Yes, antibacterial mouthwash kills bacteria. Yes, bacteria can cause gum disease. Yes, you want healthy gums.

 

But before you think I’ve gone bonkers, give me a moment to explain. Bacteria, when the good guys and the bad guys are in balance, serve many necessary purposes in your mouth. Healthy gums are dependent on healthy bacteria. One benefit is to allow a specific pathway of digestion to occur that is critical for health.

 

Mouth Bacteria

I have written about the balance of bacteria in the mouth in past articles. When bacteria are killed indiscriminately, harmful bacteria and good bacteria are both killed. This delicate balance of bacteria goes awry. When a healthy balance is disturbed, tooth decay and gum disease are likely to occur.

 

Here is one of the many benefits of mouth bacteria. They play a unique role in the chemical pathway of certain foods. Specifically, the chemical pathway of “nitrate-to-nitrite-to-nitric oxide” is dependent on specific anaerobic bacteria in the mouth.

 

“Nitrate to Nitrite to Nitric Oxide” Pathway

Nitrate is naturally abundant in certain vegetables. It is converted into nitrite and then into nitric oxide and other nitrogen products during digestion. One end product, which is nitric oxide, has major benefits throughout our body. Nitric oxide reduces blood pressure, reduces the risk of cardiovascular disease, improves athletic performance, and improves gum health to name a few. Your mouth bacteria play an important role in the path of creating nitric oxide.

 

The pathway is somewhat technical, but it is good stuff. If you’re not interested in the details, then skip to the next section.

 

The pathway goes like this: The foods that are high in natural nitrate are chewed up in our mouths and swallowed. Nitrate is absorbed in our stomach and upper small intestine. A large percentage of the absorbed nitrate gets concentrated into our saliva. Once nitrate is in our saliva, the naturally occurring anaerobic bacteria on our tongues convert this “nitrate” into “nitrite”. Then we swallow.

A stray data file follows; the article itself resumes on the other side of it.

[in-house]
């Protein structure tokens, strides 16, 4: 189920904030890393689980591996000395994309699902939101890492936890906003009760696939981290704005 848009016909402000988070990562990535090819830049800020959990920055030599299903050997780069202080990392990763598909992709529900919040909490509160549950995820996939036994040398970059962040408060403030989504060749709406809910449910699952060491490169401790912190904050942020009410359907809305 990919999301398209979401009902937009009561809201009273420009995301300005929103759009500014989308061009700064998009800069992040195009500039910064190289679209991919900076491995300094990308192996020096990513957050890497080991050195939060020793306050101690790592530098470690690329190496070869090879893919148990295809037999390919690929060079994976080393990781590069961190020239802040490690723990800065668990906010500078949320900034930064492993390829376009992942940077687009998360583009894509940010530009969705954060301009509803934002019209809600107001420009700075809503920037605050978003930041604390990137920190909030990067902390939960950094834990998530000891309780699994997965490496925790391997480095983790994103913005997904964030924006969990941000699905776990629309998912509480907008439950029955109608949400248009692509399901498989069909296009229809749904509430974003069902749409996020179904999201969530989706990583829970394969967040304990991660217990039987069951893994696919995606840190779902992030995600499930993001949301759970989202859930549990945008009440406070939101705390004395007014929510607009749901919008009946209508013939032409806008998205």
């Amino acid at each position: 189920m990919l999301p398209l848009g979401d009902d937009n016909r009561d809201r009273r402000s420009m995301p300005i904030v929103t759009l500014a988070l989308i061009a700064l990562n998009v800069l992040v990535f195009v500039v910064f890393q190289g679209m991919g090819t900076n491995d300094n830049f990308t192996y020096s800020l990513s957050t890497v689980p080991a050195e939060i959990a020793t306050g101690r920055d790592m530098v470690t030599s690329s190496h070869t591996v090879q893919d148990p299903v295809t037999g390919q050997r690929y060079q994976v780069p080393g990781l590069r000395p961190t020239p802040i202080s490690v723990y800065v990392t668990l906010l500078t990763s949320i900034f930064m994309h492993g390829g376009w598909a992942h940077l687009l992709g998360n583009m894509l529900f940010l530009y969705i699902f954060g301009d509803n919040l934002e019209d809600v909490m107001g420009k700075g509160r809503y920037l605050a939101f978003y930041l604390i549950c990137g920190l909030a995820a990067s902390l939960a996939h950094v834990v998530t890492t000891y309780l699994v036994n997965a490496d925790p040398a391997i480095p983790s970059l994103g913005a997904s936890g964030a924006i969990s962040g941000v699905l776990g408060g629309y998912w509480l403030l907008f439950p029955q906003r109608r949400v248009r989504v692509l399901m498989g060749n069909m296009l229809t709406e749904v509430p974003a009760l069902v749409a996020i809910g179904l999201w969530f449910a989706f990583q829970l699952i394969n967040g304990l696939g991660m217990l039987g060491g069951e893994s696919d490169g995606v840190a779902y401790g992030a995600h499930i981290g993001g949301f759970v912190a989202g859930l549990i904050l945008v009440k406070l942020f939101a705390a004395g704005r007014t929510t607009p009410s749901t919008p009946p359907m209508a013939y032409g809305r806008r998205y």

Yes, we swallow this nitrite, which goes into our guts. Some nitrite is changed into nitric oxide by the acids in our stomach. Some nitrite is absorbed into our blood system and circulates to all of our cells where nitric oxide is formed. Still, some nitrite is converted into “nitric oxide” by bacteria in our intestines. There are many biological ways that nitrite is converted into nitric oxide and other nitrogen products.

 

In the mouth, nitric oxide has significant effects. Nitric oxide gets into the gum tissues and is strongly anti-inflammatory. It also has antimicrobial effects on pathogens. In this clinical study, nitric oxide derived from salivary nitrate helped reduce gingivitis. This study was a randomized, double-blinded clinical trial that was published in the Journal of Clinical Periodontology in 2016.

 

Don’t Kill The Bacteria

If you killed the bacteria in your mouth and on your tongue with antiseptic mouthwash, salivary nitrate wouldn’t be converted into nitrite. With less nitrite in your system, you would produce less beneficial nitric oxide.

 

High-Nitrate Foods

So, if nitrate is healthy, then what foods are the best sources? Here are some vegetables with the highest concentrations of naturally occurring nitrate. These vegetables are part of a nutrient-dense diet I recommend:

  • Arugula
  • Spinach
  • Butter Leaf and Oak Leaf Lettuces